International Journal of Biometeorology

, Volume 49, Issue 5, pp 345–353 | Cite as

Meteorological effects on adult mosquito (Culex) populations in metropolitan New Jersey

Original Article


For two metropolitan New Jersey counties, monthly average adult mosquito (Culex) catch from New Jersey light trap data sets covering multiple decades is related to a number of meteorological factors. From June through August climatological conditions accounted for between 40% and 50% of the variation in average catch. In general, high monthly precipitation totals both in the month corresponding to the catch and the previous month were associated with increased trap catch. However, individual heavy rainfall events tended to reduce catch. Warm temperatures exerted a positive influence on mosquito abundance in June, but were associated with a low catch in August. Linear meteorological relationships explained only a small percentage of the variations in mosquito catch during May and September. During July, and particularly August, antecedent monthly catch also explained a significant portion of the variance in the contemporaneous catch. Over 60% of the variability in August catch could be attributed to the July population.


Culex abundance Precipitation Temperature New Jersey West Nile virus 


  1. Alexandersson H (1986) A homogeneity test applied to precipitation data. J Climatol 6:661–675Google Scholar
  2. Andreadis TG, Anderson JF, Vossbrinck CR (2001) Mosquito surveillance for West Nile virus in Connecticut, 2000: isolation from Culx pipiens, Cx. restuans, C. salinarius, and Culiseta melanura. Emerg Infect Dis 7:670–674PubMedGoogle Scholar
  3. Barker CM, Reisen WK, Kramer VL (2003) California state mosquito-borne virus surveillance and response plan: a retrospective evaluation using conditional simulations. Am J Trop Med Hyg 68:508–518PubMedGoogle Scholar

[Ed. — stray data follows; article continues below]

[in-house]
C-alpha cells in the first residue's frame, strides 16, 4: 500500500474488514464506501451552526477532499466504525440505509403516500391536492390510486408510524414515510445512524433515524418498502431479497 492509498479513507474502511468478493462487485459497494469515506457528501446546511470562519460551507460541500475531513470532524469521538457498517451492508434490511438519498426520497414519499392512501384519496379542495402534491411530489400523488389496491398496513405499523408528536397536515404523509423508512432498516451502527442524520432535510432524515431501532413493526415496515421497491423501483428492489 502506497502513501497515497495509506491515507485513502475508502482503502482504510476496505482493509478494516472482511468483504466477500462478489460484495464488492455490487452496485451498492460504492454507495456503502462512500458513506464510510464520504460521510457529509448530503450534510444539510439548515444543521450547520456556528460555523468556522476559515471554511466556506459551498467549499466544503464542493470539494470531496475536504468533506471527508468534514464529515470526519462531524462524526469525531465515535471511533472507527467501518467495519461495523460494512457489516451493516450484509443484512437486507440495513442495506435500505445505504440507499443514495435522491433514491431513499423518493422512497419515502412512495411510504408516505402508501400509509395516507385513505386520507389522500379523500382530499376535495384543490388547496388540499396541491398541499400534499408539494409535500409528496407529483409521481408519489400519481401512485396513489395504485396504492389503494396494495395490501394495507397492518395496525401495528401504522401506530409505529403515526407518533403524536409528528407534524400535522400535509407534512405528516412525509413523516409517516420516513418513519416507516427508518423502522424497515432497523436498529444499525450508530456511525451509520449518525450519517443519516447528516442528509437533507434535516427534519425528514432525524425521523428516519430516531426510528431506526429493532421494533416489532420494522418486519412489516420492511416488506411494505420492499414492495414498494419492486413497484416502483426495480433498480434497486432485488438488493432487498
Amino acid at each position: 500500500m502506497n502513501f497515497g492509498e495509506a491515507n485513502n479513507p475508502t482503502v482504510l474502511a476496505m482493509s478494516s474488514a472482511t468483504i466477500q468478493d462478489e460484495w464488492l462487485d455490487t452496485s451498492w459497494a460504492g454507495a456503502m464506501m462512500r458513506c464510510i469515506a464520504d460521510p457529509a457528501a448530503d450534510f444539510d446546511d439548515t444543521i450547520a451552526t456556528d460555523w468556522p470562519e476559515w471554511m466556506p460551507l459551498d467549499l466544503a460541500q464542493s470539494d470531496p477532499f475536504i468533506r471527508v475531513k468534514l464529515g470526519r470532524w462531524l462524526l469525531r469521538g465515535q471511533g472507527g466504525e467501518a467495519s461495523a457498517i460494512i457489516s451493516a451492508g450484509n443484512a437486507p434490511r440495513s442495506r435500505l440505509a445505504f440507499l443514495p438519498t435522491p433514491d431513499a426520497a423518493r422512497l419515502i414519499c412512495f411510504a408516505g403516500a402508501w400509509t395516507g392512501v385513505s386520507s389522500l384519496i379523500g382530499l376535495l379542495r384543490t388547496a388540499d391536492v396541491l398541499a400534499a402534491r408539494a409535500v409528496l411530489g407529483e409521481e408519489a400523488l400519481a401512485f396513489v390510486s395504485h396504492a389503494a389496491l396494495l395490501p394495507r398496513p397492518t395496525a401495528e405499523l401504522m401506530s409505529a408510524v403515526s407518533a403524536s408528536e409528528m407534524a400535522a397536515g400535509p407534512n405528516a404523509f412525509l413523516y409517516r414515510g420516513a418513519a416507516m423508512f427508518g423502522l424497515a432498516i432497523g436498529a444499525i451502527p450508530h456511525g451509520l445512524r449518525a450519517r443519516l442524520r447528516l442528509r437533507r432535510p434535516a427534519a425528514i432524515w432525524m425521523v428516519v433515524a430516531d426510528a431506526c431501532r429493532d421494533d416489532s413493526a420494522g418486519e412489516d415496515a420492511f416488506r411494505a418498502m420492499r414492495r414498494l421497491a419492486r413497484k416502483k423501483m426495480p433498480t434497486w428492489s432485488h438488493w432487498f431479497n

4. Cayan D, Tyree M, Dettinger M (2002) Climate linkages to female Culex tarsalis abundance in California. Proc Mosq Vector Control Assoc Calif 70:15–19Google Scholar
  5. Day JF, Curtis GA (1989) Influence of rainfall on Culex nigripalpus (Diptera: Culicidae) blood-feeding behavior in Indian River county, FL. Ann Entomol Soc Am 82:32–37Google Scholar
  6. Hacker CS, Scott DW, Thompson JR (1973) Time series analysis of mosquito population data. J Med Entomol 10:533–543PubMedGoogle Scholar
  7. Hess AD, Cherubin CE, LaMotte LC (1963) Relation of temperature to activity of western and St. Louis encephalitis viruses. Am J Trop Med Hyg 12:657–667Google Scholar
  8. Perreault L, Hache M, Slivitzky M, Bobee B (1999) Detection of changes in precipitation and runoff over eastern Canada and U.S. using a Bayesian approach. Stochastic Environ Res Risk Assess 13:201–216CrossRefGoogle Scholar
  9. Raddatz RL (1982) Forecasts of Culex tarsalis populations in Winnipeg, Manitoba. In: Sekla L (ed) Western equine encephalitis in Manitoba. Manitoba Health Services Commission, Winnipeg, ManitobaGoogle Scholar
  10. Raddatz RL (1986) A biometeorological model of an encephalitis vector. Bound Layer Meteorol 34:185–199CrossRefGoogle Scholar
  11. Reeves WC, Hardy JL, Reisen WK, Milby MM (1994) Potential effect of global warming on mosquito-borne arboviruses. J Med Entomol 31:323–332PubMedGoogle Scholar
  12. Reinert WC (1989) The New Jersey light trap: an old standard for most mosquito control programs. In: Proceedings of the seventy-sixth annual meeting of the New Jersey Mosquito Control Association, pp 17–25Google Scholar
  13. Reisen WK, Eldridge BF, Scott TW, Gutierrez A, Takahashi R, Chapin T, Lorenzen K, DeBenedictis J, Boyce K, Swartzell R (2001) Comparison of dry ice-baited CDC and NJ light traps for measuring mosquito abundance. Proc Mosq Vector Control Assoc Calif 69:9–12Google Scholar
  14. Sellers RF, Maarouf AR (1988) Impact of climate on western equine encephalitis in Manitoba, Minnesota and North Dakota, 1980–1983. Epidemiol Infect 101:511–535PubMedGoogle Scholar
  15. Wegbreit J, Reisen WK (2000) Relationships among weather, mosquito abundance and encephalitis virus activity in California: Kern county 1990–1998. J Am Mosq Control Assoc 16:22–27PubMedGoogle Scholar
  16. Wilks DS (1995) Statistical methods in the atmospheric sciences. Academic, San DiegoGoogle Scholar

Copyright information

© ISB 2004

Authors and Affiliations

  1. 1.Northeast Regional Climate Center, Department of Earth and Atmospheric ScienceCornell UniversityIthacaUSA

Personalised recommendations